She says she is lucky, as some of the components she uses were already Cradle 2 Cradle certified, and her factory in China has always been very understanding of what she was trying to do.

 

Hook and eye of The Very Good Bra

But for other things, like the hook and eye problem, she has been very restricted in terms of who she works with because, quite simply, no one else does it.

In 2018, Devine discovered the organic hooks and eyes were about to be sewn with polyester thread, and she halted production until she was able to get a botanically sourced alternative to the factory.

Along the way she says people have suggested she cut corners or design for disassembly. But she always refused – even where she thought no one else would notice.

“Because so many people do cut corners, and so many people do just let things slip. And I just think if you’re going to do something that you are saying is very clean, it has to be very, very clean,” she says.

“Once you have got so far… you can’t let that one thing let that down.”

For Devine, her role is as much about education as making a very good bra, free of polyester thread, nylon labels, synthetic elastic or spandex.

“A lot of people don’t have a clue,” she says.

“So it isn’t just about selling bras, it is about raising awareness of what goes into things.”

But she admits being ethical isn’t always easy.

While sales are growing, it is a capital intensive business, the bras are expensive to make and the business is not at break even point yet.

Devine says there are cash flow issues for a small business such as hers.

“I just bought 24,000 metres of Cradle 2 Cradle elastic from Germany, because that is the minimum quantity, which is about five years worth for me,” she says.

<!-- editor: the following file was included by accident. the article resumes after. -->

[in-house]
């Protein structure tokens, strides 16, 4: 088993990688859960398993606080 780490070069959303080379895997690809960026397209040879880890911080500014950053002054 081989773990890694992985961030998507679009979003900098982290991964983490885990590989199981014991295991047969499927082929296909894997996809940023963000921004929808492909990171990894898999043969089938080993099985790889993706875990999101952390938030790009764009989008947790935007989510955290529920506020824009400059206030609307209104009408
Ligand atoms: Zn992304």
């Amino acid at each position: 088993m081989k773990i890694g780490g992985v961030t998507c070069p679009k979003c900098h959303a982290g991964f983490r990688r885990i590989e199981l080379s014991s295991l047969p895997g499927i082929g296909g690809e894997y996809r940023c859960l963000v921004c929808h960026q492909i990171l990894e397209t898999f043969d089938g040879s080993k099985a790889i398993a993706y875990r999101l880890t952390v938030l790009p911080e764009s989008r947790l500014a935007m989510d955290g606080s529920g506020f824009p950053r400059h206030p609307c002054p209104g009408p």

“So it is a struggle when you’re small but as you get bigger it is more scalable and I do believe that at the end of the day this will be a business that is financially sustainable for me, as well as sustainable.”

Her advice for other ethical businesses is to play the long game.

“You have just got to understand that it is a longer road than you think it is. But I think it is still the only way to go,” she says.

“The traditional fashion industry is dying.”

And she believes the conversation is changing.

There is more awareness now, more products, and innovations such as circular sourcing platforms.

People are waking up to the need for sustainable consumption.

“Particularly in Australia this year, with the bushfires, the conversation is on nothing other than what’s going on with the climate,” Devine says.

“People are really starting now to make the connection between what’s happening with the climate, and massive events like the bushfires, and their purchasing decisions on every level.”

Looking to the future, Devine says in spite of her recent setback she is still passionate about sustainability and botanical circularity.

“And I am confident that it can be done,” she says. 

“The hook and eye is just one small piece of a Very Good Bra with otherwise very good compostability… and this piece can and will be replaced.

“I intend to persevere.”


Wendy Williams  |  Editor  |  @WendyAnWilliams

Wendy Williams is a journalist specialising in the not-for-profit sector and broader social economy. She has been the editor of Pro Bono News since 2018.